ACUPUNCTURE AND TCM IN DOWNTOWN NELSON TO HELP YOU MANAGE A SMOOTH SEASONAL TRANSITION INTO SPRING
As we move closer to spring, the sleepy energy of the earth starts to rise and move outward in the environment and also in our bodies. We see this in the tiny new flowers starting to sprout, the warming of the temperature, and we feel a deep inner shift towards more activity, available energy and a drive to new growth, change and transformation.
In TCM the spring season is directly associated to the organ of the liver, the element of wood, and the tendency of movement in a direction on purpose. The importance of the liver in TCM is that it is responsible for creating and maintaining the smooth flow of all our systems and functions, and all our Qi and blood.
As our bodies start to “shake off the rust ” from the long winter of stillness, there is often a period of adaptation that takes place through the transition into spring. This can often be uncomfortable, causing symptoms linked to the pathology of the liver. In TCM these symptoms may present as; stiff, tight and achy muscles, irritability, anxiety, a shorter fuse leading to quick reactivity, feeling ungrounded, dizziness or vertigo, gastro-intestinal distress or head aches, just to name a few. The great news is, Traditional Chinese Medicine, including acupuncture and Chinese herbal medicine can help.
1. How acupuncture can help. Acupuncture is a great method for supporting transformation throughout our entire body, mind and spirit. It directly effects how smoothly Qi and blood flow through the meridian system, how seamlessly the organs are communicating and relating, and how the overall health and vitality of our body and all its systems is being expressed.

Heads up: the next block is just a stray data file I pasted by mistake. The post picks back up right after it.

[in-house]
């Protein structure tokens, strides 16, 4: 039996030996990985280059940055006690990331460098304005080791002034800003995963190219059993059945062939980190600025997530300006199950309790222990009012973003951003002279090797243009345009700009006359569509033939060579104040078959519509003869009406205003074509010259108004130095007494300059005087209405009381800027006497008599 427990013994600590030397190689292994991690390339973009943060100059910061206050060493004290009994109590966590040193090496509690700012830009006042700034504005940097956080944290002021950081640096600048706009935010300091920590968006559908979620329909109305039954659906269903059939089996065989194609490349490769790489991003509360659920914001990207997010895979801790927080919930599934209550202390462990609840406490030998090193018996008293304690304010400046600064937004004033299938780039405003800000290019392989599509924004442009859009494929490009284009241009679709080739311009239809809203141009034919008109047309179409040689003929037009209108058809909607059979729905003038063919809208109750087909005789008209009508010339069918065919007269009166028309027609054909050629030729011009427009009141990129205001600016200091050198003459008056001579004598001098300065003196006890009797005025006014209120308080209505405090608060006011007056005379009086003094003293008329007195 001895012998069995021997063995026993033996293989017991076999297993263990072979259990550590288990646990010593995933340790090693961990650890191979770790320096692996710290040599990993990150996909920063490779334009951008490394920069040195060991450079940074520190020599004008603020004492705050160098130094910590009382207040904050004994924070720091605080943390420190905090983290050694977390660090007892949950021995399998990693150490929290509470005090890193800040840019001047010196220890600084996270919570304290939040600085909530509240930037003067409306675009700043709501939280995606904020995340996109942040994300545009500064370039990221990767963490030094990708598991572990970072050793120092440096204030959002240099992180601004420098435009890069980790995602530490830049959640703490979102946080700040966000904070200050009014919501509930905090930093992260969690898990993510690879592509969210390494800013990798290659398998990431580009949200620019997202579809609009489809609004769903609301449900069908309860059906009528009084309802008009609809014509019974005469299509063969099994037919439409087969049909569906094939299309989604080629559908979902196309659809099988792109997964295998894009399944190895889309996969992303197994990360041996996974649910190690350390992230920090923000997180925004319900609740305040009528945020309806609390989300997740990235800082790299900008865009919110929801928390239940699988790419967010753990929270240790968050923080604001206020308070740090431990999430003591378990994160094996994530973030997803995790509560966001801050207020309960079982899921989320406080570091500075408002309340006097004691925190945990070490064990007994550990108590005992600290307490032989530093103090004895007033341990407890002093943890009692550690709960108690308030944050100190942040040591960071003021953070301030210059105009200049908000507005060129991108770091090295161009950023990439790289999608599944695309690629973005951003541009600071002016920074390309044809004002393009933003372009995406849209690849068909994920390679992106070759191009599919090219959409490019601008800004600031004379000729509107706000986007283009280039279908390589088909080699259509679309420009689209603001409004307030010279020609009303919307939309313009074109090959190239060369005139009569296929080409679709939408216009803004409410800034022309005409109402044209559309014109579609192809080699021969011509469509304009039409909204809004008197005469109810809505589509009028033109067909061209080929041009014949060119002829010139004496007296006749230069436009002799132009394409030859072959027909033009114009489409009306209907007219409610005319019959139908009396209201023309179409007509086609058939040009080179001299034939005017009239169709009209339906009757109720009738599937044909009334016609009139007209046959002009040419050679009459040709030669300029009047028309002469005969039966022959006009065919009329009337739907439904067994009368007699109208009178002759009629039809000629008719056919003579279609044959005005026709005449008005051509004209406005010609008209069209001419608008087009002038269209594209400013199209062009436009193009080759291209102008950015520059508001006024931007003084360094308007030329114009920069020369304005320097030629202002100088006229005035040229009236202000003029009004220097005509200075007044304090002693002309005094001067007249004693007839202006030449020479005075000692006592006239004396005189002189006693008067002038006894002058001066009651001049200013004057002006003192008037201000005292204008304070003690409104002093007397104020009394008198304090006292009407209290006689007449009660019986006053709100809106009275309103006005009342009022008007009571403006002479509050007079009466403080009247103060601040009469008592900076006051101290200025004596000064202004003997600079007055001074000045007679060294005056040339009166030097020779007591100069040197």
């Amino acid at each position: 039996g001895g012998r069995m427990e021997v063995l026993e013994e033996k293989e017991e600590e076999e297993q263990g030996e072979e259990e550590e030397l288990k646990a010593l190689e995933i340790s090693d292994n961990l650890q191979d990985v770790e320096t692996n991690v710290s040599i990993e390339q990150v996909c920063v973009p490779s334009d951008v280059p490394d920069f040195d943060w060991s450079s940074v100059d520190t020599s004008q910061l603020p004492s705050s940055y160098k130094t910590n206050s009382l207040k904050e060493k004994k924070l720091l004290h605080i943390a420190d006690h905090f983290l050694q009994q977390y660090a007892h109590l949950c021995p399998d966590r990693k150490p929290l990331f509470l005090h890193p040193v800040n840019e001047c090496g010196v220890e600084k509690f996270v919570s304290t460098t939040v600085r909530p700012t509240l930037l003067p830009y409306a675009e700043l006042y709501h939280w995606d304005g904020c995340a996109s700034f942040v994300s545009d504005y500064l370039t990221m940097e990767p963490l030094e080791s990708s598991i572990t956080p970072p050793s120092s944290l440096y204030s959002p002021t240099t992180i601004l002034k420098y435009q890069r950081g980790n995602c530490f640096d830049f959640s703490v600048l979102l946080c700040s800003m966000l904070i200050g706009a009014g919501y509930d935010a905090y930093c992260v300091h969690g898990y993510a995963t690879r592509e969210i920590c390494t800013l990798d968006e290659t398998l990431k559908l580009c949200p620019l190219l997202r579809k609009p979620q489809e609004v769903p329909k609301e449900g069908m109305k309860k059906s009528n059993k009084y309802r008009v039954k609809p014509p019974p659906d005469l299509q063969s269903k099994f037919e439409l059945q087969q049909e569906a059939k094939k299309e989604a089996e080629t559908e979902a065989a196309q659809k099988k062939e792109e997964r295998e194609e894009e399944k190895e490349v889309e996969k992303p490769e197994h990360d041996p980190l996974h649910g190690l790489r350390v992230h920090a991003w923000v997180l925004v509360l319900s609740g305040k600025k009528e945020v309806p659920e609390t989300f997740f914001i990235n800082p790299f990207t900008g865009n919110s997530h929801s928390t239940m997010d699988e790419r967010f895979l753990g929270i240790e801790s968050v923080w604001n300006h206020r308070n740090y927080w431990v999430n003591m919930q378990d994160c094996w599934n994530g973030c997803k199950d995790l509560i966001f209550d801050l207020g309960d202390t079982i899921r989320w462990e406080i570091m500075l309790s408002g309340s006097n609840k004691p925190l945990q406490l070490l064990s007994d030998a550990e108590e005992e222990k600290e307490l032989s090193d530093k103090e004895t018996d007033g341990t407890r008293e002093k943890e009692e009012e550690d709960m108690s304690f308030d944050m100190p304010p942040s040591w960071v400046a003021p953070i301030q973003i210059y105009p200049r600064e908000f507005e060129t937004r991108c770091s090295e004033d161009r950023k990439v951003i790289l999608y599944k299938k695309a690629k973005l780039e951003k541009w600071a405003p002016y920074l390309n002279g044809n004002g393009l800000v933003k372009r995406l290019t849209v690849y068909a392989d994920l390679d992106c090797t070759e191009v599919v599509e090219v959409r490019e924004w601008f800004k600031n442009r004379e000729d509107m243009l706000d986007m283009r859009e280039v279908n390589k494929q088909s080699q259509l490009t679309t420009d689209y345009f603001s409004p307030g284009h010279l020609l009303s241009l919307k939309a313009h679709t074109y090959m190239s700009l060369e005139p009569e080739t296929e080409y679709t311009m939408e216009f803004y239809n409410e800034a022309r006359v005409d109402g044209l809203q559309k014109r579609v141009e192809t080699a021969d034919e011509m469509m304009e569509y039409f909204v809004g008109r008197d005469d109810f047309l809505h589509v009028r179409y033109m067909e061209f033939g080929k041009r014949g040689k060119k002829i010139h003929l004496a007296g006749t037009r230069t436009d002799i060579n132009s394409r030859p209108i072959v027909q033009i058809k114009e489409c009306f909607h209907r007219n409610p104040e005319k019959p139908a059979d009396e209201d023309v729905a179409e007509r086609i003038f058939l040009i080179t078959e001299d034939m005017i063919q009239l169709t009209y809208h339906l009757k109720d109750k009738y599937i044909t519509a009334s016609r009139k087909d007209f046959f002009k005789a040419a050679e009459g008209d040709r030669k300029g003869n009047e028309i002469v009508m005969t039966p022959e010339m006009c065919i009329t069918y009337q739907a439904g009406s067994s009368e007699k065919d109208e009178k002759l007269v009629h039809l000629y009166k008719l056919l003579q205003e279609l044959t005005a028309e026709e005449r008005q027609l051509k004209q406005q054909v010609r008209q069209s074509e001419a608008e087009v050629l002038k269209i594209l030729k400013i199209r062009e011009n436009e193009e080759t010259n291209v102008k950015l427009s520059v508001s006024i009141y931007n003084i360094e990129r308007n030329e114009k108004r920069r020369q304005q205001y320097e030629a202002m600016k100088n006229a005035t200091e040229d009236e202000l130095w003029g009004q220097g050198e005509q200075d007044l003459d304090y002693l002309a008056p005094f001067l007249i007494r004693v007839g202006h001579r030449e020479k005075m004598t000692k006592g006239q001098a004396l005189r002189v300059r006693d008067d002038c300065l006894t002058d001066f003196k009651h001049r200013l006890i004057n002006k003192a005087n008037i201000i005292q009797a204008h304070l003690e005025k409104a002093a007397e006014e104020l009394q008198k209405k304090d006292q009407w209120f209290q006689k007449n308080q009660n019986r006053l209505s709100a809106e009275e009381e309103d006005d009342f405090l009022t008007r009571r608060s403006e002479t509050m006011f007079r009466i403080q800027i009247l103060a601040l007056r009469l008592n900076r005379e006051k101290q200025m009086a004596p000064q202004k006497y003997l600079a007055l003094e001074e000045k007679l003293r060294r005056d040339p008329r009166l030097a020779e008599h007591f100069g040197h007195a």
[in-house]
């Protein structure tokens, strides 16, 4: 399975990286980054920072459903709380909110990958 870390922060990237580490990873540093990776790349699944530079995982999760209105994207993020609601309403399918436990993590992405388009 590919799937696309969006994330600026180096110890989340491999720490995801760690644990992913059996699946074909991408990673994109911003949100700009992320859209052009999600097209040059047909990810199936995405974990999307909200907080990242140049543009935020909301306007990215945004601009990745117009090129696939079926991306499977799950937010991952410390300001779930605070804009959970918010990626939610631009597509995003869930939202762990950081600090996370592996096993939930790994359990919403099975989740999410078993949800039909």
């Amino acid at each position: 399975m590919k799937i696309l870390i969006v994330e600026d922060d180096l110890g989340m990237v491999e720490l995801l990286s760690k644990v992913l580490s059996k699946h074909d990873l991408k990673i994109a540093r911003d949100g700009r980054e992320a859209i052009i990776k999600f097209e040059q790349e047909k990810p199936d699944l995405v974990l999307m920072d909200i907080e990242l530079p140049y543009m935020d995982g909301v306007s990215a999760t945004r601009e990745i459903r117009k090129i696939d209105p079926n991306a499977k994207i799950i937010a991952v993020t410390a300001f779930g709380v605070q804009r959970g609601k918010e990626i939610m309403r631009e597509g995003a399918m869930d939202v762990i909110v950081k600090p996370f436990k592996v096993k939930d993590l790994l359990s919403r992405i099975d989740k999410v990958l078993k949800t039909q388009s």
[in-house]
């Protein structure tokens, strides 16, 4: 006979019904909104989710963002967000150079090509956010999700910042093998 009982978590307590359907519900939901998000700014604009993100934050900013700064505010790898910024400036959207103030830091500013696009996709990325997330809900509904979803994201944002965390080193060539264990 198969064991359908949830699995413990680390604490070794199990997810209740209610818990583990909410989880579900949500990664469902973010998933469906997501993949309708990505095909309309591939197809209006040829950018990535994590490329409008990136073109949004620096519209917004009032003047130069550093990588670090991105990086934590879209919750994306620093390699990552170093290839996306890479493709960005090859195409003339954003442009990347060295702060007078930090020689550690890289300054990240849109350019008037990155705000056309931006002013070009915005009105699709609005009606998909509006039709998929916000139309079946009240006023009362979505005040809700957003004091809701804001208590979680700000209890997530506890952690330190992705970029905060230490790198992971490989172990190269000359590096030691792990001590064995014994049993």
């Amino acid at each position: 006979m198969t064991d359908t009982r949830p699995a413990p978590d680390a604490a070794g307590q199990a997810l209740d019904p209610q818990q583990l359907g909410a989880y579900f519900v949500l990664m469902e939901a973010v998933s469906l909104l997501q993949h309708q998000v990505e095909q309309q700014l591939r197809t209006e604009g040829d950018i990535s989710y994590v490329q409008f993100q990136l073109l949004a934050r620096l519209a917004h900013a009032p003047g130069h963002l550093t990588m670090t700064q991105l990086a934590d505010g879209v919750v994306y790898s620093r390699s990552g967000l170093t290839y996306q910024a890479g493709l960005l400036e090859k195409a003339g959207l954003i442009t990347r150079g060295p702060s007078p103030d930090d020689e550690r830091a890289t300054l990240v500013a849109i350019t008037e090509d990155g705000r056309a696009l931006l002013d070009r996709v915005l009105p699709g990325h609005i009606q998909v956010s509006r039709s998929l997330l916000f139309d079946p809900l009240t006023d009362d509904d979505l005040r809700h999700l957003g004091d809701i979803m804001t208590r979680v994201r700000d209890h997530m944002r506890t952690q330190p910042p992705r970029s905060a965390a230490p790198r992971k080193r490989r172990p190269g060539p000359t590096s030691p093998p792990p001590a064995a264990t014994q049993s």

At spring time all the bodies functions have a tendency to get overwhelmed by the momentum of energy that starts to move outwards, in direction, on purpose. Whenever there is a lack of yin- essence and blood for nourishment , or a lack of yang-function creating rhythmic and steady flow, then all our systems can become stagnant, strained and slightly chaotic. This results in the disorganized flow of our emotions, our digestion, our sleep wake cycles, our ability to adapt and respond, our appetite and digestion, our bowel movements and the health of our yin, essence and blood.
The great thing is, your Dr.TCM has the ability to help you reestablish healthy communications and fluid relationships in the body through acupuncture by soothing the liver Qi, nourishing liver yin and blood, and guiding and conducting all the yin and yang, and qi and blood of the body in their proper comings and goings.
2. How Chinese medicinal herbs can help. Chinese herbal medicine is a great tool for re-balancing, nourishing and supporting our deeper yin aspect. If we imagine a tree, and we imagine that we are mirroring the same experience of that tree, in the spring the yin/sap/blood of the tree is starting to warm, rise and fill in order to promote new growth, just as our own inner energy starts to surface, warm and drive our yin/blood/essence into new growth. By selecting appropriate formulas for your specific constitutional pattern your Dr.TCM can help you nourish the liver yin, support the liver blood, sooth the liver Qi to navigate the often difficult transition from the stillness of winter into the movement of spring.
3. What you can do at home. One of the beautiful things about spring is the increase and abundance in energy both in our external environment and our internal climate. Sometimes this increase happens a bit quicker than we are expecting and, can cause a bit of an energetic pile up, or what we commonly refer to in TCM as liver Qi stagnation. A great way to transform this inner energy pile up and transform it into a fluid and tranquil state is through embodiment practices like Tai Chi, Qi gong or standing meditation. The key idea here is to try and engage in a bit more regular exercise that suits your needs and your abilities, this will help soothe and soften the action of the liver Qi, boost your endorphins and create an overall increased sense of well being.
*side note – if you notice an increase in irritability, anger or reactivity, try adding some vigorous cardio exercise a few times a week, this will immediately help sooth the liver Qi**
So, as you start the annual transition into spring remember, acupuncture and traditional Chinese medicine can help you maintain a zen approach and a fluid state through the tumultuous experience of new growth, change and transformation.
Dr. Julia Pileski
Blue Heron Traditional Chinese Medicine